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Mobile Security

This document is based on recommendations and material from the Information Security Compliance Office at UT System.

At present, many universities and medical organizations are conducting pilot projects to determine how best to use iPads and how to define best practices for their deployment. Pilot projects among academic institutions tend to focus on student use, whereas pilot projects in health care focus more on use by physicians and other health professionals to support patient care. The following observations and recommendations are based on information provided by information security officers within and outside The University of Texas System, along with the review of EduCause documents, specialty magazine articles, Apple's iPad documentation, and policy documents.

Today's iPad is suitable for use in academic and health care settings given the right configuration. supporting infrastructure. and policy.


The iPad has many standard security features, including such capabilities as:

  • password protection,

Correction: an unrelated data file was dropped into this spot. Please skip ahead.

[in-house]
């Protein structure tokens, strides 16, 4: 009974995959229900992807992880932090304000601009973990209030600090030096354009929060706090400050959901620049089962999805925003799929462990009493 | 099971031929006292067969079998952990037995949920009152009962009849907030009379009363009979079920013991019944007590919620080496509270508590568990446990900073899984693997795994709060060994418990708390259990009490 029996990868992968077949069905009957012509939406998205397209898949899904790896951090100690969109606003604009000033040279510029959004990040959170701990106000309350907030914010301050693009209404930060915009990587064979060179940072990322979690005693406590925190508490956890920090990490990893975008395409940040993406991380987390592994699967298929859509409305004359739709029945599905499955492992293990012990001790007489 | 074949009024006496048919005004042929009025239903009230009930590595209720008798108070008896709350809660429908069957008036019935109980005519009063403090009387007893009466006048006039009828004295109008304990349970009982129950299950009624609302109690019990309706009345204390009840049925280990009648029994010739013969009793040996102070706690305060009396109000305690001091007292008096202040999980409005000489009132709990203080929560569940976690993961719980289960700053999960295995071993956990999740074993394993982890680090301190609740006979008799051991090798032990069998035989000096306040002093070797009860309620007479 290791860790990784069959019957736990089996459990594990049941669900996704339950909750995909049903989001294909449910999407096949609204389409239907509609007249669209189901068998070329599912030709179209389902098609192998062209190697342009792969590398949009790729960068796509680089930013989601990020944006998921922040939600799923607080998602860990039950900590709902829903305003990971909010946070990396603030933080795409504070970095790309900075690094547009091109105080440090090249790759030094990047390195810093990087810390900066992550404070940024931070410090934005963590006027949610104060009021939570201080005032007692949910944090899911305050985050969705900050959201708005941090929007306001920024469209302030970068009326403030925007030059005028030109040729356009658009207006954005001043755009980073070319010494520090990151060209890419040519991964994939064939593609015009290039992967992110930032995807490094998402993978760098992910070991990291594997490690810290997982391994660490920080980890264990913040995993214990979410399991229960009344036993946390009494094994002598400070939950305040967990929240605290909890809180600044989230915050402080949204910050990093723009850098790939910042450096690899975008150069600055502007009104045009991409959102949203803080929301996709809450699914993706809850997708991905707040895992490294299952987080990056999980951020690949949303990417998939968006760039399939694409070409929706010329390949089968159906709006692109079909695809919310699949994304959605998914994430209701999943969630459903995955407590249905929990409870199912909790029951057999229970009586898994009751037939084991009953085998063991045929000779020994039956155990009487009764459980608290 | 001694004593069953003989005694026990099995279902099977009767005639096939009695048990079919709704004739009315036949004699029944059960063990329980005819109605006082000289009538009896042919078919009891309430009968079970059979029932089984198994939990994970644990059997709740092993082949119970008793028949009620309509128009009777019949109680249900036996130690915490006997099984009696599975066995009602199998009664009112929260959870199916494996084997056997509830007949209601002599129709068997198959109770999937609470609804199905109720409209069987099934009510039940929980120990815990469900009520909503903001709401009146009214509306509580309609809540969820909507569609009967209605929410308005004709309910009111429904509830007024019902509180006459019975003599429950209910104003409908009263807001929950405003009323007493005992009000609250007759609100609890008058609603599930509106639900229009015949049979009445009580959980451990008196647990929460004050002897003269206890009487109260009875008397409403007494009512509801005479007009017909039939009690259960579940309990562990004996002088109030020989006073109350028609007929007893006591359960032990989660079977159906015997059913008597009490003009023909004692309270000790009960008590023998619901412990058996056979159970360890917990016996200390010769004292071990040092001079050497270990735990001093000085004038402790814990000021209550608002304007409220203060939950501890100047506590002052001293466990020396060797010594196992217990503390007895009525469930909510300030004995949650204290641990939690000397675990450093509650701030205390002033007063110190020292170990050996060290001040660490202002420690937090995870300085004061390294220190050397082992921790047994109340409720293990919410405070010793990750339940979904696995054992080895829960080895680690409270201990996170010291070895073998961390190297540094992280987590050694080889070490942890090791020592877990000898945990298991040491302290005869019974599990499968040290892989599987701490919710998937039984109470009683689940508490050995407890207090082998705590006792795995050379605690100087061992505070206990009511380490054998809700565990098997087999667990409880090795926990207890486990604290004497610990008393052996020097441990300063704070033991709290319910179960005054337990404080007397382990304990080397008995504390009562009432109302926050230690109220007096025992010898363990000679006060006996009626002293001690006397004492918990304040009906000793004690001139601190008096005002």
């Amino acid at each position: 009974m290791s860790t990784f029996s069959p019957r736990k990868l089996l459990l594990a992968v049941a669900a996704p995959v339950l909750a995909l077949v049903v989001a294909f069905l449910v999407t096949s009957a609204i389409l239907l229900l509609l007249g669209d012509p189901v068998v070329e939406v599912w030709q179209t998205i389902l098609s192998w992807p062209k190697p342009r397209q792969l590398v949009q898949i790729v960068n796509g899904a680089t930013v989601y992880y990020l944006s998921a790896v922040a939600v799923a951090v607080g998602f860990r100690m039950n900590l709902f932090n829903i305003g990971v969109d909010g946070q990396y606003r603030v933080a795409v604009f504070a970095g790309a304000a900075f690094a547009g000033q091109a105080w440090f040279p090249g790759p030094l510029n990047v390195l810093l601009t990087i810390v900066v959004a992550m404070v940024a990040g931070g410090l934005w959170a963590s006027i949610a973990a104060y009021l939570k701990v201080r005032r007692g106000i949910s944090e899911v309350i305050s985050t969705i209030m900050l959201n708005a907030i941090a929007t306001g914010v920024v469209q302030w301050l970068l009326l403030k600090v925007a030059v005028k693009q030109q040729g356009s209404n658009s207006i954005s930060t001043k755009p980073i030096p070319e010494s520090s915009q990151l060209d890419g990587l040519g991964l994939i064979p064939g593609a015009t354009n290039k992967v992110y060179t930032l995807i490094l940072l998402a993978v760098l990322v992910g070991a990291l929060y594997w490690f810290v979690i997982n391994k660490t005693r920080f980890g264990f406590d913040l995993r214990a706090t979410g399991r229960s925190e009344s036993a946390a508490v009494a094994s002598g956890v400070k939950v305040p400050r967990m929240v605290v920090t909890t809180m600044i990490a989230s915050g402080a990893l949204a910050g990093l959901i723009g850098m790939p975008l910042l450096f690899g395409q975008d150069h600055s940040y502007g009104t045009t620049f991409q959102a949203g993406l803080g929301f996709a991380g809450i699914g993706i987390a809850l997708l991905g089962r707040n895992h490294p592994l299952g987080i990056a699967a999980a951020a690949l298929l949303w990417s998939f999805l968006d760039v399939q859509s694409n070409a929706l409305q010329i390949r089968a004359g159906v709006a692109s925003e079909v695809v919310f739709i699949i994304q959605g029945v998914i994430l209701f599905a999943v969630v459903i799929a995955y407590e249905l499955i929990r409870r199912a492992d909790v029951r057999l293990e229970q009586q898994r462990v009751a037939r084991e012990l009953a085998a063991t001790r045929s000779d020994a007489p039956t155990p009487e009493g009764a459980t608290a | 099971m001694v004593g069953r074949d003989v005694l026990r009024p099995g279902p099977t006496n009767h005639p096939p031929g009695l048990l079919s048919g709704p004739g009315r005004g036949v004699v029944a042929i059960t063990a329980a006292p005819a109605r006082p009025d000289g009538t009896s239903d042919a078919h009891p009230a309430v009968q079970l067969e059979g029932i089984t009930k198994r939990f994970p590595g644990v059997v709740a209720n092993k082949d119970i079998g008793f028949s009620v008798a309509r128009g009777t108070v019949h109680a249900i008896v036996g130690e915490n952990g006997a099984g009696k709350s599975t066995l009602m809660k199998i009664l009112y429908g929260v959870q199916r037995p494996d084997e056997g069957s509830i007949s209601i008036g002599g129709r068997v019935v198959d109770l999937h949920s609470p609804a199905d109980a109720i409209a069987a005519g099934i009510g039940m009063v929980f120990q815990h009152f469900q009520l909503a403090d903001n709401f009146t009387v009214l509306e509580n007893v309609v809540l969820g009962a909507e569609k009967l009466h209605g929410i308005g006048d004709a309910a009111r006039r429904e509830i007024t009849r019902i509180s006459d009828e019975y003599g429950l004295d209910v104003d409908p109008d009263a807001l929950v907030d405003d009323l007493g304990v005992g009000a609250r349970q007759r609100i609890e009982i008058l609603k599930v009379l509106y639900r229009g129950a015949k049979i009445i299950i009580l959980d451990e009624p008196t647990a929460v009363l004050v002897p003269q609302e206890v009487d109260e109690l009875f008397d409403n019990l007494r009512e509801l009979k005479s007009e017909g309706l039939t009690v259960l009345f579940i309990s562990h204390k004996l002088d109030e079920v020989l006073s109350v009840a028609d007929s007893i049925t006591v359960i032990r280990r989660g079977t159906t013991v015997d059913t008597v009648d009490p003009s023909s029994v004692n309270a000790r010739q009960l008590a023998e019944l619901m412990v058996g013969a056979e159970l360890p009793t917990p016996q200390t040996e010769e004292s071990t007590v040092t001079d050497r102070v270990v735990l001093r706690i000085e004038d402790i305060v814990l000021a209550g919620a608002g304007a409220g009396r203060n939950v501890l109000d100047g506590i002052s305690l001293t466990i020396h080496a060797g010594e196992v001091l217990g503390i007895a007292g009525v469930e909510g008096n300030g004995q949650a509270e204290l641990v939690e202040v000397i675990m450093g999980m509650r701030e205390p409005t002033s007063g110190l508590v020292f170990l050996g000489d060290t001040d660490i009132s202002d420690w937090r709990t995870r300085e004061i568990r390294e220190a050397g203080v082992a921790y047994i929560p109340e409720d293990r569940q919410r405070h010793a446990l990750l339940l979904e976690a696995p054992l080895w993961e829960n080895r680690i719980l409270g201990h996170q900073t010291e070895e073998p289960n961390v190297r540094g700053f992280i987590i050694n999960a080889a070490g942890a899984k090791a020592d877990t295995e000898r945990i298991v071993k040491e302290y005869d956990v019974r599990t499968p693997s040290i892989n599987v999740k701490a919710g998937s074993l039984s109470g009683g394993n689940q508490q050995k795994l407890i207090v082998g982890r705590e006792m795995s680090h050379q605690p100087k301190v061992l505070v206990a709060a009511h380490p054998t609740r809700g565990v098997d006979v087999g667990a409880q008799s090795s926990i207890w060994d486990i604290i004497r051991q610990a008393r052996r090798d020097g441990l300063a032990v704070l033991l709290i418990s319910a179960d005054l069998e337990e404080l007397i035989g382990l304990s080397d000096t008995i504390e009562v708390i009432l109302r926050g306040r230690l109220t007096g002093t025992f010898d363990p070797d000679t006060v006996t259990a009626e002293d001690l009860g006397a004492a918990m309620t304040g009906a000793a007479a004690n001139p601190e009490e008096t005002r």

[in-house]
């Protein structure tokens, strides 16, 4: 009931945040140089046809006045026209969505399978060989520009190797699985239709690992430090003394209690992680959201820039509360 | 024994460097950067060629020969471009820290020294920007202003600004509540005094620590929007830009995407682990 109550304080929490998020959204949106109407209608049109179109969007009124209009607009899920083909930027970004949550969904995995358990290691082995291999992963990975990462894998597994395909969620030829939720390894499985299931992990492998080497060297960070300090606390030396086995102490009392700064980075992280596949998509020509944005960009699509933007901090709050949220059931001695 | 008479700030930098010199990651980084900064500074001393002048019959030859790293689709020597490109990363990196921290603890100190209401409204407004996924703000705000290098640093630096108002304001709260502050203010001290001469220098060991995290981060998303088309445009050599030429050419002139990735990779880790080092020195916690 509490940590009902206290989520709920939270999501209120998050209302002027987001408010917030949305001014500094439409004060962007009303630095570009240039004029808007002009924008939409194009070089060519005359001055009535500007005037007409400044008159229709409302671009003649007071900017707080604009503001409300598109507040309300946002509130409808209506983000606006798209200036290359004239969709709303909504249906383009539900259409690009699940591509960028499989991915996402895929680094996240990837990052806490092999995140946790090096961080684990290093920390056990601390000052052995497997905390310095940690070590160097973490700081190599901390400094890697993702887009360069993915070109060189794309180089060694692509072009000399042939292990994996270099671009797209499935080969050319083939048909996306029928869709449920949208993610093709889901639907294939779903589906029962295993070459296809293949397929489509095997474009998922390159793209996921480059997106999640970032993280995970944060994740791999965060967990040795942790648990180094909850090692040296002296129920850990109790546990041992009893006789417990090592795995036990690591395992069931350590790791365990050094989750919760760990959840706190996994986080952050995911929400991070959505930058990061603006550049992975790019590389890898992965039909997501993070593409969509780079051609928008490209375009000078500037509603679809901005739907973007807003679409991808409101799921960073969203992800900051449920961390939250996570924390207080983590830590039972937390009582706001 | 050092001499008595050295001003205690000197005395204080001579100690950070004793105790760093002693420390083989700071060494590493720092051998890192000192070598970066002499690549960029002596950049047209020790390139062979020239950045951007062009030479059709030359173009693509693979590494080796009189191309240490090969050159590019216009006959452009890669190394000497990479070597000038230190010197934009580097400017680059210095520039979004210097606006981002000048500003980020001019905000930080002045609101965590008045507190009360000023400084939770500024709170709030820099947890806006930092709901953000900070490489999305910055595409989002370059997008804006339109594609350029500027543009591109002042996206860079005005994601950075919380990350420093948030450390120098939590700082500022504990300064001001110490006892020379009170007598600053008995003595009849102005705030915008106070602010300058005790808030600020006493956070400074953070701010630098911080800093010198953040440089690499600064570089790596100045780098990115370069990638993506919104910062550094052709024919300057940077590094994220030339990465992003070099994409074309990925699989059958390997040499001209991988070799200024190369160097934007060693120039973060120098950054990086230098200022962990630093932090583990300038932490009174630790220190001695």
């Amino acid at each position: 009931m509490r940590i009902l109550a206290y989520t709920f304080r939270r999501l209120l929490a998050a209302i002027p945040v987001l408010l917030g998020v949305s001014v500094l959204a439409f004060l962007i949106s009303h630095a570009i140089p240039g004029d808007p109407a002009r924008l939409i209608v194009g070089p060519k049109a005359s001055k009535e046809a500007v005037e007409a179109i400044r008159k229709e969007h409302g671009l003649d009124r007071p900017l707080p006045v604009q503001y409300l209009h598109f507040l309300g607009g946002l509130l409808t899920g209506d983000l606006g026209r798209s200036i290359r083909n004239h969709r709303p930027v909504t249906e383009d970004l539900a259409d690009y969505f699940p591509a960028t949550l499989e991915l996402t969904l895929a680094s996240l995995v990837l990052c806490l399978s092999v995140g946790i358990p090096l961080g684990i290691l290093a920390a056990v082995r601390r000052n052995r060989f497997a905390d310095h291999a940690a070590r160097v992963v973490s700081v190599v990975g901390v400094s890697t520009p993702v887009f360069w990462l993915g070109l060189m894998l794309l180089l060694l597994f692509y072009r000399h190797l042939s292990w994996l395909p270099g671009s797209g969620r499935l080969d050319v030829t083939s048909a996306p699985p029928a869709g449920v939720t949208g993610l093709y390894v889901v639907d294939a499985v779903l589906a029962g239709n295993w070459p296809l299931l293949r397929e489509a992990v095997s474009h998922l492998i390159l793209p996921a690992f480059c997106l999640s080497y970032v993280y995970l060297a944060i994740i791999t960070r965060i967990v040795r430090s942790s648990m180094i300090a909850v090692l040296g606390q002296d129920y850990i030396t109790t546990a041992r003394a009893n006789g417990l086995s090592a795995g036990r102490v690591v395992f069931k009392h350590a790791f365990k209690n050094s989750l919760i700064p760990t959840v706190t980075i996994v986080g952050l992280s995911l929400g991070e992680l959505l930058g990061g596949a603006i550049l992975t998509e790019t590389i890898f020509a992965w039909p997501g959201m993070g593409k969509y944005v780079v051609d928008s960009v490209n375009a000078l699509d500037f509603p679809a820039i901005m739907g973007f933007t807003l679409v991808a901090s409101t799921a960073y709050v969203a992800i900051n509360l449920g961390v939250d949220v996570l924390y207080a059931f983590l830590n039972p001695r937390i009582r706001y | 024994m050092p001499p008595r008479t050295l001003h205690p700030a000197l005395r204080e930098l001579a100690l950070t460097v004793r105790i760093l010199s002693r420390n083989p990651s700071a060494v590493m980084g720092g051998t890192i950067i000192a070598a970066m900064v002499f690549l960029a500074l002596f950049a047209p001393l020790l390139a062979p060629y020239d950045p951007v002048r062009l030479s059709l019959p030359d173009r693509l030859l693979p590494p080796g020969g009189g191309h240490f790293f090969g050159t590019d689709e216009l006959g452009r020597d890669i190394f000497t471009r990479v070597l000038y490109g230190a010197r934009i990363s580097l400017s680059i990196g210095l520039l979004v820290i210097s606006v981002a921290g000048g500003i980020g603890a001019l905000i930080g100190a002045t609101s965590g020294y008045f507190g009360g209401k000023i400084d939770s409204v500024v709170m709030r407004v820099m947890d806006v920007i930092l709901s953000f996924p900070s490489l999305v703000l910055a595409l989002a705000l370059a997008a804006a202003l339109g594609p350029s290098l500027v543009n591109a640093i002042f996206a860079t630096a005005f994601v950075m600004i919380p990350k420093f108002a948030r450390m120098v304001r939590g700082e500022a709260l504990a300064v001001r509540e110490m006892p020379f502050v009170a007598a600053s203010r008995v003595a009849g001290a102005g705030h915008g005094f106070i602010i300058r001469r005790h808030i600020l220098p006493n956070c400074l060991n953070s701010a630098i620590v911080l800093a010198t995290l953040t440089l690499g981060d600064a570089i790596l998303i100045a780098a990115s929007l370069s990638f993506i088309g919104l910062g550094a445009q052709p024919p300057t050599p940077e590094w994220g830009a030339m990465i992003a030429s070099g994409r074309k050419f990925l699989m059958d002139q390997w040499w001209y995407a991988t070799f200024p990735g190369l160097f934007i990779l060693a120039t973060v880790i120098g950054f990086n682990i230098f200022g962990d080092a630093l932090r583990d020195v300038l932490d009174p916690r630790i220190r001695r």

• data storage encryption,
  • support for encrypted data transfer, and
  • remote data deletion.

If these security features are used, the iPad is considered a secure device. Apple's Enterprise Configuration Guide contains information needed for proper configuration. As most demand has been for email connectivity, many institutions have developed guidance on how to securely connect to their email systems. However, it is important to note that an iPad that is improperly configured or used does present security vulnerability.

Because the Apple iPad's creation/release is less than one year old, some of the tools needed to manage them across an organization are still developing. There are ways to ensure that initial configuration settings are correct, but users have the ability to easily change those settings on their devices. For example, a user may find it inconvenient to use a password, and can remove the requirement of this feature. Preventing the user from turning off this security feature is not inherent in the current configuration of an iPad. Undoubtedly, new enterprise tools will be forthcoming that will provide for continuous enforcement of enterprise defined configurations.


Institutions should require iPad users to become familiar with the security capabilities and the importance of their continuous use. This may be accomplished through formal training or via distribution of guidelines. Records should be kept indicating that user has received training and has acknowledged acceptance of the guidelines for it use.

Supporting IT Architecture

It is imperative that confidential data not be put at risk through loss or theft of iPads. Therefore, as a best practice, the iPad should not be used as a for confidential data. Rather, it should be used simply as a display and data entry device confidential data. Student and patient records should always reside within a secured database server.